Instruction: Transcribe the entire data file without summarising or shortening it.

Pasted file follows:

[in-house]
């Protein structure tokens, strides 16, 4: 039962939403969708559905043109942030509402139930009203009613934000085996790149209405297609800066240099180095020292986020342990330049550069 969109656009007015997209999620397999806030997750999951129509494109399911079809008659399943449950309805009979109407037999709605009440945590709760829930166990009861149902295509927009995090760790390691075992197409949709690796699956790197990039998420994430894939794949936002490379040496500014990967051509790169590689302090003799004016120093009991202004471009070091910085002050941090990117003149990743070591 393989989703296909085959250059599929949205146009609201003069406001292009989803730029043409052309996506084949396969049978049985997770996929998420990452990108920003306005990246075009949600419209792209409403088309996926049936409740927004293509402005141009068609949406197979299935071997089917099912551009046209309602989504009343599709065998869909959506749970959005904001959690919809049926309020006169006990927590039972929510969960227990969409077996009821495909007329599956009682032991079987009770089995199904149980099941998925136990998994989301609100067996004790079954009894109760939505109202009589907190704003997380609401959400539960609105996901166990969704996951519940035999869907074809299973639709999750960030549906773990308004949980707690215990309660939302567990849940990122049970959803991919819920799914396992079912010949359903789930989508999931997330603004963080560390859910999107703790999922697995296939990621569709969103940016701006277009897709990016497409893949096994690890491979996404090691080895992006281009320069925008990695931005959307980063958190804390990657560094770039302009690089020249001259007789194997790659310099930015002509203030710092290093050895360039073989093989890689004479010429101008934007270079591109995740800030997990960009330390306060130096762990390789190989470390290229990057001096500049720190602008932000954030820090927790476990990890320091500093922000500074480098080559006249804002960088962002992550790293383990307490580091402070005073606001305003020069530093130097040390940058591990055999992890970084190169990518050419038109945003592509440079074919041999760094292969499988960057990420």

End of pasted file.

[in-house]
């Protein structure tokens, strides 16, 4: 039962939403969708559905043109942030509402139930009203009613934000085996790149209405297609800066240099180095020292986020342990330049550069 969109656009007015997209999620397999806030997750999951129509494109399911079809008659399943449950309805009979109407037999709605009440945590709760829930166990009861149902295509927009995090760790390691075992197409949709690796699956790197990039998420994430894939794949936002490379040496500014990967051509790169590689302090003799004016120093009991202004471009070091910085002050941090990117003149990743070591 393989989703296909085959250059599929949205146009609201003069406001292009989803730029043409052309996506084949396969049978049985997770996929998420990452990108920003306005990246075009949600419209792209409403088309996926049936409740927004293509402005141009068609949406197979299935071997089917099912551009046209309602989504009343599709065998869909959506749970959005904001959690919809049926309020006169006990927590039972929510969960227990969409077996009821495909007329599956009682032991079987009770089995199904149980099941998925136990998994989301609100067996004790079954009894109760939505109202009589907190704003997380609401959400539960609105996901166990969704996951519940035999869907074809299973639709999750960030549906773990308004949980707690215990309660939302567990849940990122049970959803991919819920799914396992079912010949359903789930989508999931997330603004963080560390859910999107703790999922697995296939990621569709969103940016701006277009897709990016497409893949096994690890491979996404090691080895992006281009320069925008990695931005959307980063958190804390990657560094770039302009690089020249001259007789194997790659310099930015002509203030710092290093050895360039073989093989890689004479010429101008934007270079591109995740800030997990960009330390306060130096762990390789190989470390290229990057001096500049720190602008932000954030820090927790476990990890320091500093922000500074480098080559006249804002960088962002992550790293383990307490580091402070005073606001305003020069530093130097040390940058591990055999992890970084190169990518050419038109945003592509440079074919041999760094292969499988960057990420």